Little support for fees
Development charges ‘killing’ growth, councillors told
According to the public, development charges have to go.
City council held a public input session on development charges, as part of their regular meeting Tuesday. A few people offered their opinions. Most decried the fees and said they are not appropriate for Sudbury.
Les Lisk, president of the Coniston Non-Profit Seniors’ Housing Corporation, said waiving development fees – which account for 3.8 per cent of his project’s budget – would enable his group to proceed with the construction of a senior-friendly facility, which will then benefit the local economy.
“This project is a win-win for everyone,” Lisk said. “We’re providing affordable housing for seniors. … The economic contribution of such a project is 21 times the cost of construction. Our project, which will cost $13.5 million, multiplied by 21, that’s $273 million that will be injected into Sudbury’s economy. That’s astounding.”
The organization received approval from the planning committee in 2016 to build a five-storey, 55-unit complex for seniors on 17 acres of land in Coniston. Lisk said many are anxious to see the project realized.
Carla Colasimone of the Sudbury Homebuilders’ Association said development charges are appropriate for cities that are growing. While Sudbury’s growth has declined since 2009, Colasimone said development charges have risen from about $3,000 to more than $14,000.
As she pointed out, Sudbury’s growth over the next 10 years is predicted to be very slim, just one per cent.
“Can we actually consider that growth?” she asked council. “This reminds me of the chicken and the egg situation. What comes first – growth or investment?”
Colasimone said the city needs to create incentives that will attract investment opportunities and families.
“When we talk about the affordability new housing, we must ensure development charges don’t price new homeowners out of the market,” she said. “After all, every new home creates a tax-paying household.”
Lowering development charges will promote long-term gain, Colasimone said.
Paul Kennedy, who previously owned a building company, said he has been working in Sudbury for years and knows as much as anyone in the city about development charges. He advised council to institute nominal development charges – about $2,000 for a single-family residential dwelling. He said higher fees discourage development.
Finally, Tom Price, who works closely with Ward 2 Coun. Michael Vagnini, said he worries about what is happening with Sudbury’s economy and social fabric. Price said amenities and services in the western portion of Sudbury – including Naughton, Whitefish and Beaver Lake – have been eviscerated in recent years. There has been no infrastructure work, fire stations have lost all kinds of volunteers, there is very little police presence and snow removal is “horrible,” Price said.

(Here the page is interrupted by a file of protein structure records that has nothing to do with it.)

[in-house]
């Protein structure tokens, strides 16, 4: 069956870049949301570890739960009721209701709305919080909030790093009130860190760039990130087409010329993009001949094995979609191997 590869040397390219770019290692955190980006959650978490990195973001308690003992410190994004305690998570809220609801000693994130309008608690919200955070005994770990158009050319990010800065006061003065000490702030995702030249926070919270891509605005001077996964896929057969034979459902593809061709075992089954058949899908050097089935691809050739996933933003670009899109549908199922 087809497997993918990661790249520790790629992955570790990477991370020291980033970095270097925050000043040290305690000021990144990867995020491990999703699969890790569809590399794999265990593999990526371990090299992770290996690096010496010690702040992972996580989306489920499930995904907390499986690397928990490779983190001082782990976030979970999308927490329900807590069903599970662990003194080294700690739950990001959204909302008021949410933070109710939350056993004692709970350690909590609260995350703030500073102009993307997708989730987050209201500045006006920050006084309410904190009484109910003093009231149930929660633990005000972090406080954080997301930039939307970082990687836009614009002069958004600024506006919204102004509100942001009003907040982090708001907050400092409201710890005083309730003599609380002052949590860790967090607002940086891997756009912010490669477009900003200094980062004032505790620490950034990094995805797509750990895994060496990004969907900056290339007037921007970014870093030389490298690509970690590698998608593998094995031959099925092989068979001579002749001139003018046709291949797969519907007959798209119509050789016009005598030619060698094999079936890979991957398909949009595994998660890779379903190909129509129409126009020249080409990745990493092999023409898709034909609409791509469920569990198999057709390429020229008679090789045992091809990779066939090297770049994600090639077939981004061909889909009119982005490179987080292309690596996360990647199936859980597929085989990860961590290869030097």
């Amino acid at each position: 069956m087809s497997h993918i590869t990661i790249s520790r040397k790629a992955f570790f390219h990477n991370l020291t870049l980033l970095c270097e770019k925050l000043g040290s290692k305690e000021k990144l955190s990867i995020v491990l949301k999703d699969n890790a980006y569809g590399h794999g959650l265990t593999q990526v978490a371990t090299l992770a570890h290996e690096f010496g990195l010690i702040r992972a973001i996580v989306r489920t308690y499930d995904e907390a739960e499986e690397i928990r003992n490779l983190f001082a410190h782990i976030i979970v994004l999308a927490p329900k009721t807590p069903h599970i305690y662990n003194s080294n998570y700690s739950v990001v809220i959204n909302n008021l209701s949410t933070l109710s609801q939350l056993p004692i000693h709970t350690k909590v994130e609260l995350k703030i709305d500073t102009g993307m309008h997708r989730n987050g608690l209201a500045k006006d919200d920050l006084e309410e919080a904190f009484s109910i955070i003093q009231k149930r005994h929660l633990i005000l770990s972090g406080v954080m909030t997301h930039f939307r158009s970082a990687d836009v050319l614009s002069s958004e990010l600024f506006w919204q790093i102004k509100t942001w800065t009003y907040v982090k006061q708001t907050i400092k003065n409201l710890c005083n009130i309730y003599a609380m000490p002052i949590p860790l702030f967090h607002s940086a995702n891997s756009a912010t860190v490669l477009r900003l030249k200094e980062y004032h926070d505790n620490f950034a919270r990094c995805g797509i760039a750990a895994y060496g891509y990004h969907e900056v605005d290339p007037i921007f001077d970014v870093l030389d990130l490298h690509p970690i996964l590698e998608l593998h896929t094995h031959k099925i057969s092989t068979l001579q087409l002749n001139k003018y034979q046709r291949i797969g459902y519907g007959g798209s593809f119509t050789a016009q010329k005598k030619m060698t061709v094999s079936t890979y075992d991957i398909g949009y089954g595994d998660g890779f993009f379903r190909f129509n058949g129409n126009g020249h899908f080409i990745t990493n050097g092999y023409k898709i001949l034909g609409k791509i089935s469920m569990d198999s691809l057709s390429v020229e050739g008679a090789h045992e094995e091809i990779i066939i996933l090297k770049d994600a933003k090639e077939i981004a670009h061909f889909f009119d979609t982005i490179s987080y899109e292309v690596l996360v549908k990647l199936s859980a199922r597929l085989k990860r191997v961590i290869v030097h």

Price also said development charges are buckling the local economy since they discourage commercial development, while in places like Espanola and Sturgeon Falls, economies are thriving. Development charges are “killing the community,” Price warned.
The current bylaw governing development charges expires June 30. The new structure would take effect July 1 and would be in place for five years. If council adopts the changes proposed by staff, most development charges would be marginally reduced.
The development charges for a single-family dwelling will go down to $17,718 (a decrease of $46 or 0.3 per cent), while charges for apartments will drop to $10,225 (a decrease of $226 or 2.2 per cent). Development charges for non-industrial properties, including those with commercial or institutional uses, will be reduced to $8.89 per square foot (a decrease of $0.51 per square foot or 5.4 per cent).
Semis will go up to $14,235 (an increase of $127 or 0.9 per cent), while development charges for industrial properties will be increased to $5.92 per square foot (an increase of $1 per square foot or 20.3 per cent).
At last week’s meeting of the finance committee, councillors also debated the impact that reducing development charges by 50 per cent would have on the city’s economy and growth potential, but they drew no conclusions.
Council is scheduled to make a decision about development charges on May 28.